This conference showed some tools that negotiators would have in the near future at their disposal to prevent, manage, or reconcile conflicts without use of military force in its usual role. In fact the military will cooperate with humanitarian operations and merely police the effort. Making Washington’s wish closer to reality than ever (of course, if it works...)

Of the first 200 ally soldiers deployed in Normandy, only 15 were able to continue fighting after the first hour. With today’s political priorities (that our boys should not die), the Invasion of Normandy would not be possible. With tomorrow’s technologies it might not be necessary.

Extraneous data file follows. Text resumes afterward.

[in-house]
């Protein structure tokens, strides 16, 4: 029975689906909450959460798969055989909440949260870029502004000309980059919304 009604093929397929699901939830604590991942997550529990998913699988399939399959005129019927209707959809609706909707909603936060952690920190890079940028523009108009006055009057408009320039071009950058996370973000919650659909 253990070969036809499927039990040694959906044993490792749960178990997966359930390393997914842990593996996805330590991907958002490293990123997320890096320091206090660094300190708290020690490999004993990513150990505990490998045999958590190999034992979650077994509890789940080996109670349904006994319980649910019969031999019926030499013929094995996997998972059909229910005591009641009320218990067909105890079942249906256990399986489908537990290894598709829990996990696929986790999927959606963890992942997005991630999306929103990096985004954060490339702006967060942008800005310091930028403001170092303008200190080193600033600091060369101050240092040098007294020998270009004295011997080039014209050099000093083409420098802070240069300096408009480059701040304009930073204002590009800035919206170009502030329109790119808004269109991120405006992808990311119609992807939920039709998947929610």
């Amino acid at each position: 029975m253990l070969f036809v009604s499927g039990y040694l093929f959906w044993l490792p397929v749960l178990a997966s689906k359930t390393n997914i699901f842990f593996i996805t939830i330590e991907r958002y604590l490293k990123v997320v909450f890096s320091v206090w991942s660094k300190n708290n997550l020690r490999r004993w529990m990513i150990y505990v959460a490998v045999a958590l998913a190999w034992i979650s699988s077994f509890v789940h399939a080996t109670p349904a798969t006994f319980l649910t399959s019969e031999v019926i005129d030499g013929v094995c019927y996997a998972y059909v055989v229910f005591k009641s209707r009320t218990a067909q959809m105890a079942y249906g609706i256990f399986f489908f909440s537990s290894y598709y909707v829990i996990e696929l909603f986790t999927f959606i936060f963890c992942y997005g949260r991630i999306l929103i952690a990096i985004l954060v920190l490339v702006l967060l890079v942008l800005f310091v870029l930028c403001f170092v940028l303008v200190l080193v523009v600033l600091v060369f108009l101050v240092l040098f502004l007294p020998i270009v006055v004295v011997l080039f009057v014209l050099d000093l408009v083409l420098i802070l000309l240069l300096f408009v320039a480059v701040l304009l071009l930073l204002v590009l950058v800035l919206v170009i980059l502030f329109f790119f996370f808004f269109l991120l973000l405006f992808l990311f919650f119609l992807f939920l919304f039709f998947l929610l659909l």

In conflict prevention, information from a number of sources is collected at a monitoring place, the information is verified/authenticated, then further disseminated and analyzed. Obviously authenticity is crucial. Usenet as it is, is so clogged with crap that it’s nearly useless. Sometimes people post false information under a respectable header that they pasted from a real message, then send that post through an anonymous remailer. Even when information is correct there are too many messages to make anything relevant: "knowledge is lost in information" - as Sharon Rusu said.

Essentially, the main problem with Net-based information is authentification, and the ways to get it without compromising privacy. It’s like a land for peace swap in the Middle East and the Balkans, but here it’s a privacy for security swap. In order to have serious business - like peace negotiations - conducted on the Net, all parties must be absolutely sure that the messages they get are coming from the names that show up in the header.